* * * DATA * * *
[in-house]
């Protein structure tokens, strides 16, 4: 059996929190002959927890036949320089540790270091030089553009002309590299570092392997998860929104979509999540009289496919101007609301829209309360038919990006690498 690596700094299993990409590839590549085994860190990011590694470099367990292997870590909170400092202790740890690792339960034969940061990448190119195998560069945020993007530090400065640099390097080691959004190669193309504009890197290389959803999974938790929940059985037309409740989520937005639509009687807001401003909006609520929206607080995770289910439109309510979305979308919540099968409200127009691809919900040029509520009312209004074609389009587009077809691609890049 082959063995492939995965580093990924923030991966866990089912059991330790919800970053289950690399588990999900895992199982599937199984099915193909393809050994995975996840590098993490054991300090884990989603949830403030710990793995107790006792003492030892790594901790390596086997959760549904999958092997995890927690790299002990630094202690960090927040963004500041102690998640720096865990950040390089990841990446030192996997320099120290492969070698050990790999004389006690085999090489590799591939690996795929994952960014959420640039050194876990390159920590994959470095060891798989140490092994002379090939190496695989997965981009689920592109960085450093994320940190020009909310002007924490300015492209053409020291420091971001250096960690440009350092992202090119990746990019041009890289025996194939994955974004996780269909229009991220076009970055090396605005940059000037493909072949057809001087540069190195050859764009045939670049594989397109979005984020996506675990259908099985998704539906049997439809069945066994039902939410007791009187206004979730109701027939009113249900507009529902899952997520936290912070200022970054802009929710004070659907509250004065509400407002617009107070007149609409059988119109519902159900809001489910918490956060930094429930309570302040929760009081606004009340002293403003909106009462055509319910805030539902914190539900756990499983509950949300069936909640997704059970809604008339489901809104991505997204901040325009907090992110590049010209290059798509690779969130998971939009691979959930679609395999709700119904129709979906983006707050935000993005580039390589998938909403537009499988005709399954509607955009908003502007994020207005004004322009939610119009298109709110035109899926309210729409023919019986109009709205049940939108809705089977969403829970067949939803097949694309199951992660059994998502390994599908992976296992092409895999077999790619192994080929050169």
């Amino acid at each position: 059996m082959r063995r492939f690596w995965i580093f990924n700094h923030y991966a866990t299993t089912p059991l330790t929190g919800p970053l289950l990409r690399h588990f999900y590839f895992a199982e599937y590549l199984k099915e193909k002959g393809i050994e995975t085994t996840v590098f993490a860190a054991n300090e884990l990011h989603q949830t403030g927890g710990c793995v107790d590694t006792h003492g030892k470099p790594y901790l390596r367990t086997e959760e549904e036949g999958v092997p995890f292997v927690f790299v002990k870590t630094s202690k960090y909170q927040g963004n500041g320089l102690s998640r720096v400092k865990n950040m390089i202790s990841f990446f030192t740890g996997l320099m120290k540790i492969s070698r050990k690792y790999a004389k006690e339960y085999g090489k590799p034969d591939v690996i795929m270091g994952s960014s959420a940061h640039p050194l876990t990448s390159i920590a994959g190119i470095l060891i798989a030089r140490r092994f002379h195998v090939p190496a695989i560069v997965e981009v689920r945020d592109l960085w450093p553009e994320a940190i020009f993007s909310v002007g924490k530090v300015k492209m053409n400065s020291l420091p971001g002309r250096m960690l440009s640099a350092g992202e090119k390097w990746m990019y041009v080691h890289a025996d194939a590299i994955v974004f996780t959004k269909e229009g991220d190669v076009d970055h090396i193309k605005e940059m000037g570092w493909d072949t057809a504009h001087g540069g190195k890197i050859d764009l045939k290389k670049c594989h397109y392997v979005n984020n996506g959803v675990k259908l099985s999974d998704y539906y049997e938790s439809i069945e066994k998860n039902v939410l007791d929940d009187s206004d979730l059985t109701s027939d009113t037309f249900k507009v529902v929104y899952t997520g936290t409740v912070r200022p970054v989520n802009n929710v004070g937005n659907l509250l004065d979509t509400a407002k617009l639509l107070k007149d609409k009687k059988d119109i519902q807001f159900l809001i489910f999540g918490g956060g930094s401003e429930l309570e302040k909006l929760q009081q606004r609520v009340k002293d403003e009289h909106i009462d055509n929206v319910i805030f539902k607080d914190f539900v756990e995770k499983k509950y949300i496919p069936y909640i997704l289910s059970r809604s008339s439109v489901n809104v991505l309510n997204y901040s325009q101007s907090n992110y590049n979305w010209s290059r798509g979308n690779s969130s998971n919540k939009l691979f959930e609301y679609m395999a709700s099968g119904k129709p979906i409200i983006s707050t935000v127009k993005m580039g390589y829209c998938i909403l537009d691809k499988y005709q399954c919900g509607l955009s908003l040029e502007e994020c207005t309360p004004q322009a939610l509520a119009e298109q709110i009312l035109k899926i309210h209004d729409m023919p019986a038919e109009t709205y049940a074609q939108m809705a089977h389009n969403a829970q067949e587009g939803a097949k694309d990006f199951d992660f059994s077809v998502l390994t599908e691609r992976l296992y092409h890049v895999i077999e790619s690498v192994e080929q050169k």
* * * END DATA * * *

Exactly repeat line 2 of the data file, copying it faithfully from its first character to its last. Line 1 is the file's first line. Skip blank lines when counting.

């Protein structure tokens, strides 16, 4: 059996929190002959927890036949320089540790270091030089553009002309590299570092392997998860929104979509999540009289496919101007609301829209309360038919990006690498 690596700094299993990409590839590549085994860190990011590694470099367990292997870590909170400092202790740890690792339960034969940061990448190119195998560069945020993007530090400065640099390097080691959004190669193309504009890197290389959803999974938790929940059985037309409740989520937005639509009687807001401003909006609520929206607080995770289910439109309510979305979308919540099968409200127009691809919900040029509520009312209004074609389009587009077809691609890049 082959063995492939995965580093990924923030991966866990089912059991330790919800970053289950690399588990999900895992199982599937199984099915193909393809050994995975996840590098993490054991300090884990989603949830403030710990793995107790006792003492030892790594901790390596086997959760549904999958092997995890927690790299002990630094202690960090927040963004500041102690998640720096865990950040390089990841990446030192996997320099120290492969070698050990790999004389006690085999090489590799591939690996795929994952960014959420640039050194876990390159920590994959470095060891798989140490092994002379090939190496695989997965981009689920592109960085450093994320940190020009909310002007924490300015492209053409020291420091971001250096960690440009350092992202090119990746990019041009890289025996194939994955974004996780269909229009991220076009970055090396605005940059000037493909072949057809001087540069190195050859764009045939670049594989397109979005984020996506675990259908099985998704539906049997439809069945066994039902939410007791009187206004979730109701027939009113249900507009529902899952997520936290912070200022970054802009929710004070659907509250004065509400407002617009107070007149609409059988119109519902159900809001489910918490956060930094429930309570302040929760009081606004009340002293403003909106009462055509319910805030539902914190539900756990499983509950949300069936909640997704059970809604008339489901809104991505997204901040325009907090992110590049010209290059798509690779969130998971939009691979959930679609395999709700119904129709979906983006707050935000993005580039390589998938909403537009499988005709399954509607955009908003502007994020207005004004322009939610119009298109709110035109899926309210729409023919019986109009709205049940939108809705089977969403829970067949939803097949694309199951992660059994998502390994599908992976296992092409895999077999790619192994080929050169």